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Prudent Practices in the Laboratory: Handling and Disposal of Chemicals
LABORATORY CHEMICAL SAFETY SUMMARY: PERCHLORIC ACID (AND INORGANIC PERCHLORATES)
Perchloric acid (and inorganic perchlorates)
HClO4 (maximum concentration commercially available is an aqueous solution containing about 72% HClO4 by weight)
72% HClO4: bp 203 °C, mp -18 °C
Miscible with water
6.8 mmHg at 25 °C
LD50 oral (rat)
LD50 oral (dog)
Highly corrosive to all tissues; reacts violently with many oxidizable substances; anhydrous form and certain salts are highly explosive.
Perchloric acid is a highly corrosive substance that causes severe burns on contact with the eyes, skin, and mucous membranes. The acute toxicity of perchloric acid is moderate. This substance is a severe irritant to the eyes, mucous membranes, and upper respiratory tract. Perchlorates are irritants to the body wherever they contact it.
Perchloric acid has not been shown to be carcinogenic or to show reproductive or developmental toxicity in humans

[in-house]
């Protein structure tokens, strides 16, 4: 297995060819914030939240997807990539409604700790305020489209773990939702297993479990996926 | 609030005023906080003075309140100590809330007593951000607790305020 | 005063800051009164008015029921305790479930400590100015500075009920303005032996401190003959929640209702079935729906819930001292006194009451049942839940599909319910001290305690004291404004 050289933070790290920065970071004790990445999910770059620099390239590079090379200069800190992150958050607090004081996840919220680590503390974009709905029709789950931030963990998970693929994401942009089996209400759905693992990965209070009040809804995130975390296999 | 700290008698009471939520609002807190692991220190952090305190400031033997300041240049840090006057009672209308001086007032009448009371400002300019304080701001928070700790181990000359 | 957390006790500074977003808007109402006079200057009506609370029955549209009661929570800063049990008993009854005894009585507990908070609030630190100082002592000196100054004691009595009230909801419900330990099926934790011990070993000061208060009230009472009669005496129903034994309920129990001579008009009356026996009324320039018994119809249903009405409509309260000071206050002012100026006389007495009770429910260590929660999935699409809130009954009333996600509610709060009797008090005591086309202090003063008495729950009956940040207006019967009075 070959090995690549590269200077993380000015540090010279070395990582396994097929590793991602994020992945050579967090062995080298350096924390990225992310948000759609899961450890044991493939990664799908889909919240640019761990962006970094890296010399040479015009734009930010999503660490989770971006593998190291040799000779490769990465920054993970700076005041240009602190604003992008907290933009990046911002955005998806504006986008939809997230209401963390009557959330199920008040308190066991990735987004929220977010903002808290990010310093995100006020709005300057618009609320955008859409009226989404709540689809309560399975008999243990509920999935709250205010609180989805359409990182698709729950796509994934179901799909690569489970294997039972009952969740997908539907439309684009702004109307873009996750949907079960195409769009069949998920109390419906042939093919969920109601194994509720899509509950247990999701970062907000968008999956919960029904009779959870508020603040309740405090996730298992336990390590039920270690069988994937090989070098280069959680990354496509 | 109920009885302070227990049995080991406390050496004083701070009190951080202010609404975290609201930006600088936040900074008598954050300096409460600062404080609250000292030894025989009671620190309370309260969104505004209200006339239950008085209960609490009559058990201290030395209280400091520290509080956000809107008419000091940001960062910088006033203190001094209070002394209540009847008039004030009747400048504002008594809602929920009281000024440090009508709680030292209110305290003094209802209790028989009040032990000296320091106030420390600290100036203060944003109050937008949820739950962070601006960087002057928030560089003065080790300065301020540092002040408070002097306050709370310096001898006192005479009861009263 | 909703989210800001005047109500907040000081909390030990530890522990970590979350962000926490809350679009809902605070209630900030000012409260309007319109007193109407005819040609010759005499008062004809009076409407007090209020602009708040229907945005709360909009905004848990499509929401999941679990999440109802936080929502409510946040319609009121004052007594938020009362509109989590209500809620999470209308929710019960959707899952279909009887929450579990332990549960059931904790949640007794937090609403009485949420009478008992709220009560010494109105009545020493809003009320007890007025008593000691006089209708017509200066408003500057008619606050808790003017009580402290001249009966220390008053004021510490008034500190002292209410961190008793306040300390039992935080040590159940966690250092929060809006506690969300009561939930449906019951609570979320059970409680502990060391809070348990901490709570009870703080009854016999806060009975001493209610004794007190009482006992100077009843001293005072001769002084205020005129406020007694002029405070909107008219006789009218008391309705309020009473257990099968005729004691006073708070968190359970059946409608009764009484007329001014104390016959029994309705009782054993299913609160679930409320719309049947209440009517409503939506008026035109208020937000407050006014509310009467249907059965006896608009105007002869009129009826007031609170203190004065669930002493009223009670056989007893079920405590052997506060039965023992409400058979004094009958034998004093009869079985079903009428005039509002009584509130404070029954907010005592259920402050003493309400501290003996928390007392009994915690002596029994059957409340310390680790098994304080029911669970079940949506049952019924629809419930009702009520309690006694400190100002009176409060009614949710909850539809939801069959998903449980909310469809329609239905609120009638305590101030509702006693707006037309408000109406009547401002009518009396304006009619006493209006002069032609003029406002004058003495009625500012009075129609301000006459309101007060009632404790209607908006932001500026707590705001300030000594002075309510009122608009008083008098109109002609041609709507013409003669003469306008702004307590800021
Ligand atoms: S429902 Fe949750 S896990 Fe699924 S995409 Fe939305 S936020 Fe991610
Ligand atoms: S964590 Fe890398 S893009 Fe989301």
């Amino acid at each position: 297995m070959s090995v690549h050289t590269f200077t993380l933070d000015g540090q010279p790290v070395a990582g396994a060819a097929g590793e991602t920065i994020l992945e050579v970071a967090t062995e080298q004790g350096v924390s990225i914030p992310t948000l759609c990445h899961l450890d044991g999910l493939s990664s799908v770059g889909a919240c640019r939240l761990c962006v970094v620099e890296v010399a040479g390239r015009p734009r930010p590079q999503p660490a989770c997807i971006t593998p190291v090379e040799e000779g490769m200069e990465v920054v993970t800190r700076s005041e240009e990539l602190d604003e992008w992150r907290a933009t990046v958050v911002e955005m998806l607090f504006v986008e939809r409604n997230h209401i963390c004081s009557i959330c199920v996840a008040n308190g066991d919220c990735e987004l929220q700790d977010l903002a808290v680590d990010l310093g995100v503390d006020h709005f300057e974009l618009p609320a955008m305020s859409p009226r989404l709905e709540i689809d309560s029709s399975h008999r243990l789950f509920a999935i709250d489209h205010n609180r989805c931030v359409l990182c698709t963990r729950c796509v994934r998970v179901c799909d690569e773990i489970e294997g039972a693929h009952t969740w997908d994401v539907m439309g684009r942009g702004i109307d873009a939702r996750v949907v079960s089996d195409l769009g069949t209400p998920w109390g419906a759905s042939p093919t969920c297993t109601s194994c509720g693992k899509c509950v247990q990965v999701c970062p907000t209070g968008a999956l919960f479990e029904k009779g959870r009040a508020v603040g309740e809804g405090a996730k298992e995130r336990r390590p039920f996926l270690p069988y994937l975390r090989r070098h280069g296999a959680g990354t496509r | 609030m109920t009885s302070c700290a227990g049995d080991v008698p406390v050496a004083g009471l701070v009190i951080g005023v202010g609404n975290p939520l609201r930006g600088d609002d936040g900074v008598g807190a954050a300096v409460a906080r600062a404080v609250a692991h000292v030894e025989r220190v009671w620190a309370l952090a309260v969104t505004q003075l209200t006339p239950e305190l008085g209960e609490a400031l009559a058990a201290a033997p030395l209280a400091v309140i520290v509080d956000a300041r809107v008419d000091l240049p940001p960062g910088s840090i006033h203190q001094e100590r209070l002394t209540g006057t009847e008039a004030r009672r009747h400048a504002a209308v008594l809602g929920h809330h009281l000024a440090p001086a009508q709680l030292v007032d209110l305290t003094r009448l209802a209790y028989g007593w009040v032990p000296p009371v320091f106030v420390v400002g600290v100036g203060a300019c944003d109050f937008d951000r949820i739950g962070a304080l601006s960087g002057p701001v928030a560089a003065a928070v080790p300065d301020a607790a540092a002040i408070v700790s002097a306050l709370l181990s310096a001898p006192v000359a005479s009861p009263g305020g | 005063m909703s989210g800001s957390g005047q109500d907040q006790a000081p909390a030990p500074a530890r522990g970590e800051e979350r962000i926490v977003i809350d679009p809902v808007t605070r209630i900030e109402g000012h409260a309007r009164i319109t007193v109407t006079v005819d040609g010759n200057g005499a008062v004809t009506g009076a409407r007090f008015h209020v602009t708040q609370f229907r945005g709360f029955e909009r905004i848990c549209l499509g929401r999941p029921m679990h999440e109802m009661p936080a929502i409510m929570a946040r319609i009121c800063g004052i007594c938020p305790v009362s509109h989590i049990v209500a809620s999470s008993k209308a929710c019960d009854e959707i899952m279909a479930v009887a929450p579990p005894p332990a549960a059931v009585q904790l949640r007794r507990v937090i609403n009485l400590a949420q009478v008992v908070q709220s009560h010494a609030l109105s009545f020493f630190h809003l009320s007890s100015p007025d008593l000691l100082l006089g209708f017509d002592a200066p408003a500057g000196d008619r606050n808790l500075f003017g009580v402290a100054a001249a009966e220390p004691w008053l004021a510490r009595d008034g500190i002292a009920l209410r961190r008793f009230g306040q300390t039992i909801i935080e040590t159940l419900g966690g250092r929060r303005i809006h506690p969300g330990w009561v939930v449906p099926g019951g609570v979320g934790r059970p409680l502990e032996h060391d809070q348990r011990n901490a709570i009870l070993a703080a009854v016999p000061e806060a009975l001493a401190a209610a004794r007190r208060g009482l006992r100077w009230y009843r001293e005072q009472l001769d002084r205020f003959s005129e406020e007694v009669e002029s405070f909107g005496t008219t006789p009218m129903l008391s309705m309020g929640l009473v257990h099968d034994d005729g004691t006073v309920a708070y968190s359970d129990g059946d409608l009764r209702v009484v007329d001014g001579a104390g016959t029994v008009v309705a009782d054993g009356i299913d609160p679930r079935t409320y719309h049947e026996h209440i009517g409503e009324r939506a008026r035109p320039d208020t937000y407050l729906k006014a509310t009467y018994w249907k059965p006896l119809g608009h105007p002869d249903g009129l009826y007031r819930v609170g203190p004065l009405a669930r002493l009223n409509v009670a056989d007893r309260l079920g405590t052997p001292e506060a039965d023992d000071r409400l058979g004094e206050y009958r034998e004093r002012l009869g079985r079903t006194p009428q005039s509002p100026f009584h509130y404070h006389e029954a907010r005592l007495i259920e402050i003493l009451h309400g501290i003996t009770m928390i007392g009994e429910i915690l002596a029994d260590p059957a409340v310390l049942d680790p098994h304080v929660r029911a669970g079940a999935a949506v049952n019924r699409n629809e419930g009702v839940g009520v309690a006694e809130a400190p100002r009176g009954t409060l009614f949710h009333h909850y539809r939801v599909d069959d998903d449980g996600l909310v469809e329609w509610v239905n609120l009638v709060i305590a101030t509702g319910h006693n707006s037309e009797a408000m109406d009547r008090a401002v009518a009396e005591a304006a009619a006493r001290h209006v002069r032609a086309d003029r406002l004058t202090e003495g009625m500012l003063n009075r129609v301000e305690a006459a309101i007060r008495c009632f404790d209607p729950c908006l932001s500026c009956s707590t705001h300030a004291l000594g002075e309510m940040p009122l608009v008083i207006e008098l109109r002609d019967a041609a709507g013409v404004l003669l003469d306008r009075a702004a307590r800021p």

Flammability and Explosibility
Perchloric acid is noncombustible. The anhydrous (dehydrated) acid presents a serious explosion hazard. It is unstable and can decompose explosively at ordinary temperatures or in contact with many organic compounds.
Many heavy metal perchlorates and organic perchlorate salts are extremely sensitive explosives; the ammonium, alkali metal, and alkali earth perchlorates are somewhat less hazardous. Mixtures of perchlorates with many oxidizable substances are explosive.
Reactivity and Incompatibility
Cold 70% perchloric acid is a strong acid but is not considered to be a strong oxidizing agent; however, more concentrated solutions are good oxidizers. Temperature increases the oxidizing power of perchloric acid, and hot concentrated solutions are very dangerous. Evaporation of a spill of the 70% solution may lead to the formation of more dangerous concentrations. Reaction of 70% perchloric acid with cellulose materials such as wood,